The First CEO to Quit Via Twitter—and It’s a Haiku!
It’s fitting that the first CEO to start a blog is also the first CEO to quit via Twitter.
After a string of Tweets about corporate milestones, strategic direction and that Silicon Valley mantra “This technology may change the world as we know it” — Sun Microsystems CEO Jonathan Schwartz ( Twitter.com/OpenJonathan) did change the world as we know it:
He became the first CEO of a major company to quit via Twitter.
Not one to rest on a single shocking act of digital trailblazing (remember, this is the guy who made “open source” a household word), he went one better and made it a haiku:
Stalled too many customers
CEO no more
That's brilliant, Jonathan. But if I may, I'd like to suggest an edit:
The ponytail doesn't lie
CEO no more
(Apparently, when he and some friends started their first company, they vowed not to cut their hairuntil the venture was profitable.)
His resignation wasn’t a huge surprise after Oracle CEO Larry Ellison, no fan of Schwartz, said in an interview last week that he expected Schwartz to resignrather than play a role in the combined company after Oracle’s acquisition of Sun, the New York Times reported.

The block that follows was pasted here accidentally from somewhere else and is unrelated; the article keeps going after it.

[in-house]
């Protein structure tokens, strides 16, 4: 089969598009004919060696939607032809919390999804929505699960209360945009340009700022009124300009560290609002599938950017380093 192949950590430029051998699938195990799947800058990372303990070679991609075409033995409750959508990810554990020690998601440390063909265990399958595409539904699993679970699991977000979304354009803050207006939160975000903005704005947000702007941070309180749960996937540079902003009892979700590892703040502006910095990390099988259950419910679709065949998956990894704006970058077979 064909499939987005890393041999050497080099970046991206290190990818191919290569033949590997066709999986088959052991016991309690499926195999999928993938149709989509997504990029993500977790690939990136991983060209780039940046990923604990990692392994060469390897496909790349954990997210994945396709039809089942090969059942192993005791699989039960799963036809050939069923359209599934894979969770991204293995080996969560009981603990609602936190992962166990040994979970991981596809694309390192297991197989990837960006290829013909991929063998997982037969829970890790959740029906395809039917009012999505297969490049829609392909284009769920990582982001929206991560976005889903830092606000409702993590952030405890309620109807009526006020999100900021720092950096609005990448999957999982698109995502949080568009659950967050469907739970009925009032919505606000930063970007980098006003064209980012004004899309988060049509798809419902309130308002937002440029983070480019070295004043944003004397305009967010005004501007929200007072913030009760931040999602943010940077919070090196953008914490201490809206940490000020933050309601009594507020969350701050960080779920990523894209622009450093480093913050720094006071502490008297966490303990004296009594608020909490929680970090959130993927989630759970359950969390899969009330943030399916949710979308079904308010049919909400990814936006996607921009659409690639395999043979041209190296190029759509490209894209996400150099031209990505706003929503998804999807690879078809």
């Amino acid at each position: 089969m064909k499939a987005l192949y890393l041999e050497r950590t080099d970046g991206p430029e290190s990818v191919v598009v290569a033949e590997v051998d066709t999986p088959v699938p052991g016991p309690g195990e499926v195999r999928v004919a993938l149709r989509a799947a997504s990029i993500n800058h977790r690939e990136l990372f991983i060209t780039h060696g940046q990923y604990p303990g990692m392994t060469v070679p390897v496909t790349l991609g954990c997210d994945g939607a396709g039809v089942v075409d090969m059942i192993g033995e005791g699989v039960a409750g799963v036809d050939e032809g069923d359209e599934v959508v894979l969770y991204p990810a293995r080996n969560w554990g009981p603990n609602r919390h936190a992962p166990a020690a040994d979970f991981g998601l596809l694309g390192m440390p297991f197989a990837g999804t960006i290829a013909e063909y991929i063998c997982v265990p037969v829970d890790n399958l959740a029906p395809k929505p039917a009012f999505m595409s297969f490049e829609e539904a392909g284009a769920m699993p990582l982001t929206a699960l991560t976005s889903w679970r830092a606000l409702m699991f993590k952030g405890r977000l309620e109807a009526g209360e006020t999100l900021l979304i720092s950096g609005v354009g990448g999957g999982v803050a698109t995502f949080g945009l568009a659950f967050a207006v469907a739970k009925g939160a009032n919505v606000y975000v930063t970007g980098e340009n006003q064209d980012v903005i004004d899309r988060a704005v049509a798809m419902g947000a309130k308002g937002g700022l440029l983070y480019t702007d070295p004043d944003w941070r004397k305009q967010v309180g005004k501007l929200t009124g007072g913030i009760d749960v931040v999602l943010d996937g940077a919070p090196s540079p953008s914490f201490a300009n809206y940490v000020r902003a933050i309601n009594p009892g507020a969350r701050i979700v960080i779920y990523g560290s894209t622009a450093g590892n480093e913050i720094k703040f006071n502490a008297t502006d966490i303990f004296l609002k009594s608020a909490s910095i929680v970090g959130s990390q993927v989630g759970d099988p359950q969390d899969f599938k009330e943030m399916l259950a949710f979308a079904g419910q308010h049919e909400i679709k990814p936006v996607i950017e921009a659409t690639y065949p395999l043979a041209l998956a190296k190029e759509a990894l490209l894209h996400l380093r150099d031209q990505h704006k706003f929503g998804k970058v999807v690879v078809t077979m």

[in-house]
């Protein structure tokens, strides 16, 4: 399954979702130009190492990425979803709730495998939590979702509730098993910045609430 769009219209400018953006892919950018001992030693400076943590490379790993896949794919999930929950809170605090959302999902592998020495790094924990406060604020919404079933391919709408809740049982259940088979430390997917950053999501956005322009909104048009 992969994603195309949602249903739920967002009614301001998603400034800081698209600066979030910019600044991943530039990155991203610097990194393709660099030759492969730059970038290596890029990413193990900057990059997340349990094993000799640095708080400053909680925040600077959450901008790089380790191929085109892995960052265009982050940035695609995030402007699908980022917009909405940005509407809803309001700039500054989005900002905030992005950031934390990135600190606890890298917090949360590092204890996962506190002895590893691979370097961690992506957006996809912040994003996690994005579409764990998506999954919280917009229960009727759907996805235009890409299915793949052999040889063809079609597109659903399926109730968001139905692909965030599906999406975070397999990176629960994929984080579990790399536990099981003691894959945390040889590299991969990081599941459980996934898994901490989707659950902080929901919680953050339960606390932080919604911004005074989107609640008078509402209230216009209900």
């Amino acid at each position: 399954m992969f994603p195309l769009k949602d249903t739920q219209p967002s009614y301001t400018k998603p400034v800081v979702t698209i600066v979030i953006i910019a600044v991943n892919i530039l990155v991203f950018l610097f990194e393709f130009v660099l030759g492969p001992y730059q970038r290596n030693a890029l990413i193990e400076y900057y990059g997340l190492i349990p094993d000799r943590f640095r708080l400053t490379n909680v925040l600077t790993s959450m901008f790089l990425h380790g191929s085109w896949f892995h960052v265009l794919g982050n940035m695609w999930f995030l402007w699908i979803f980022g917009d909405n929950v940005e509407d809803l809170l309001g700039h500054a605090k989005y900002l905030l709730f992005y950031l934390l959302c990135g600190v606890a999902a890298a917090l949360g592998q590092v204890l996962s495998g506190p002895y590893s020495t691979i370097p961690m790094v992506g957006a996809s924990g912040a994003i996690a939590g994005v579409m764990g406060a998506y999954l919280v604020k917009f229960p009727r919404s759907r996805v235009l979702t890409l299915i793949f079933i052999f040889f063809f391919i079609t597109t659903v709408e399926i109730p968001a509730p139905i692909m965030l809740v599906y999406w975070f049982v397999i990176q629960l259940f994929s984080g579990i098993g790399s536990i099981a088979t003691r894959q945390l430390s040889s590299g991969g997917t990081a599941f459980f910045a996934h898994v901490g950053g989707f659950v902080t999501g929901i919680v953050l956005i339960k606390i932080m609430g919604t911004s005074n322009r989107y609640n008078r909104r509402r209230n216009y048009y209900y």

Nor was his decision to Tweet his resignation, if you’ve been following Schwartz as closely as the Times has: He was the first CEO of a major company to put up a blog (Blogs.Sun.com/Jonathan), the paper reports, and also pressed the SEC to take blogs as seriously as press releases and SEC filings for corporate disclosure.
Though, I don’t think even the Times expected it to be in haiku form.
You got us there, Schwartzy!
He offered little insight into what’s next other than to say he planned to spend time with his family and he hears there may be some interesting opportunities on that series of tubes, the Internet.
Might we also suggest a book of haiku?
Wait, better yet, an online, open-source book of haiku!
You have to keep clicking to see the latest incarnation.
Do you hear that sound?
The cha-ching of ad dollars
Sun rises again.
(Alternative ending: Screw you, Ellison.)